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Subject: Direct and Indirect Antiglobulin Tests (DAT and IAT)
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Previously known as the direct and IATs, these assays play a major role in transfusion medicine as well as in the diagnosis of immune hemolytic anemias (see p. 377), because they detect antibodies either bound to RBCs (the DAT), or in serum (the indirect antiglobulin test, IAT). In patients that have not been transfused within the preceding 3 months, a positive DAT almost always reveals autoimmune antibodies.
The IAT is used to demonstrate in vitro reactions between RBCs and antibodies that sensitize red cells that express the corresponding antigen. The patient's serum or plasma is incubated with red cells, which are then washed to remove unbound globulins. Agglutination that develops when the antiglobulin reagent is added indicates a reaction between serum antibodies (usually the result of immunization from previous transfusions) and red cells.
The antiglobulin reagent consists in most cases of rabbit antibodies directed against human IgG. Other reagents used in the DAT assay are anticomplement (anti-C3dg) or a mixture of anti-IgG and anti-C3dg. If the DAT is positive following recent transfusions, the antibodies can be eluted from RBCs and the eluted antibodies must be identified.
The DAT is used whenever hemolysis of red cells is suspected as being caused by autoantibodies. The assay determines if red cells have been coated in vivo with immunoglobulins, complement, or both.
The utility of the IAT in blood banking stems from its great sensitivity in detecting various IgG antibodies in the recipient's serum prior to transfusions. It is part of the antibody screening test. It is used to detect the presence of alloantibodies directed against non-ABO blood group antigens.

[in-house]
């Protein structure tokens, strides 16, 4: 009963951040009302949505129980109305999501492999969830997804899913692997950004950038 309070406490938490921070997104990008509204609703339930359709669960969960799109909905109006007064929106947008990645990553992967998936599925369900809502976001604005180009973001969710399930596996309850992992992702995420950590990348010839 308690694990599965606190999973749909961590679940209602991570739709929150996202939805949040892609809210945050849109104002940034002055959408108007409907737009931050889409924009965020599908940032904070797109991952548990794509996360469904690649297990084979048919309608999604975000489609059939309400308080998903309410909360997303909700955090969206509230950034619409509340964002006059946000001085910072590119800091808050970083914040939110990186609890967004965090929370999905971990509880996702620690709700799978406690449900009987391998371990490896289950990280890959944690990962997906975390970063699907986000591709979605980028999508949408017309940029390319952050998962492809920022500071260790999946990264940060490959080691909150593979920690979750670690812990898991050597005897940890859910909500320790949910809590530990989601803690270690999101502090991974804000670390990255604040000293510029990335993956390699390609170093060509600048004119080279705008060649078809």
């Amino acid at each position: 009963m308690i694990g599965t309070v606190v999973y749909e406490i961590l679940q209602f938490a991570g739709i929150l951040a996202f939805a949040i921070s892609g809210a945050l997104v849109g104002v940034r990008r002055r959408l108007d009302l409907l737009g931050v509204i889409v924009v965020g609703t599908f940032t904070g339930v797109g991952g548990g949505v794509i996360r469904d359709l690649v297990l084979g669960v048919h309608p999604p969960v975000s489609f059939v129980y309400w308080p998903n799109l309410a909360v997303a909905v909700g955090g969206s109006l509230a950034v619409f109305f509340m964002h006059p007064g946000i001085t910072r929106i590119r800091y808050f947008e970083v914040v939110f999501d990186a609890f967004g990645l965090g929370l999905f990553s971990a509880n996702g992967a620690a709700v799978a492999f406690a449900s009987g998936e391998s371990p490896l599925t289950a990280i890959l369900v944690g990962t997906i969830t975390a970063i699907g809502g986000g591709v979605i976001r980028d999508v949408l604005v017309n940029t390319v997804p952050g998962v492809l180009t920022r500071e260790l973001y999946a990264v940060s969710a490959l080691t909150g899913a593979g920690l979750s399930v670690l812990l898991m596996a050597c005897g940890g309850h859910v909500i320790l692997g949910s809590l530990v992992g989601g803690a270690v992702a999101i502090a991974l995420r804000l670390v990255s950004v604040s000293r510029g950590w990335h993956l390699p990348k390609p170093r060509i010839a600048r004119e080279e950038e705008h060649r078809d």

In cases of severe autoimmune hemolytic anemia, both the DAT and the IAT may be positive because the excess antibodies elute from the red cell membranes and spill out into serum.
Both the DAT and the IAT are reported and interpreted as either positive or negative.
The DAT is positive whenever the patient's red cells are coated with autoantibodies that developed against the patient's own red cells. It is also positive when alloantibodies in a recipient's circulation react with antigens on recently transfused red cells, as well as alloantibodies in maternal circulation, which cross the placenta and coat fetal red cells. Antibodies directed against certain drugs may also bind to red cell membranes and result in a positive test.
The IAT is positive in the presence of serum alloantibodies in patients previously transfused and immunized against non-self–red cell antigens.
Finding of a positive DAT indicates the presence of red cell autoantibodies, alloantibodies following transfusions, or of coating of red cells with excess immunoglobulins. It requires additional workup to elucidate the etiology of the immunoglobulins by performing tests for antibody specificity: cold agglutinins (see p. 377 under hemolytic anemias), Donath-Landsteiner antibody (see p. 379), and also serum protein electrophoresis or immunofixation when a plasmacytic disease (see p. 432) is suspected. The administration of certain drugs (α-methyldopa, IV penicillin, or procainamide) and recent transfusions must also be excluded.
A negative DAT does not rule out hemolysis but only hemolysis of autoimmune etiology. For instance, DAT is negative in some cases of drug-induced hemolytic anemias, hemoglobinopathies, hereditary spherocytosis, and other hereditary hemolytic anemias.
A positive IAT requires further investigation to identify more precisely the offending antigen(s).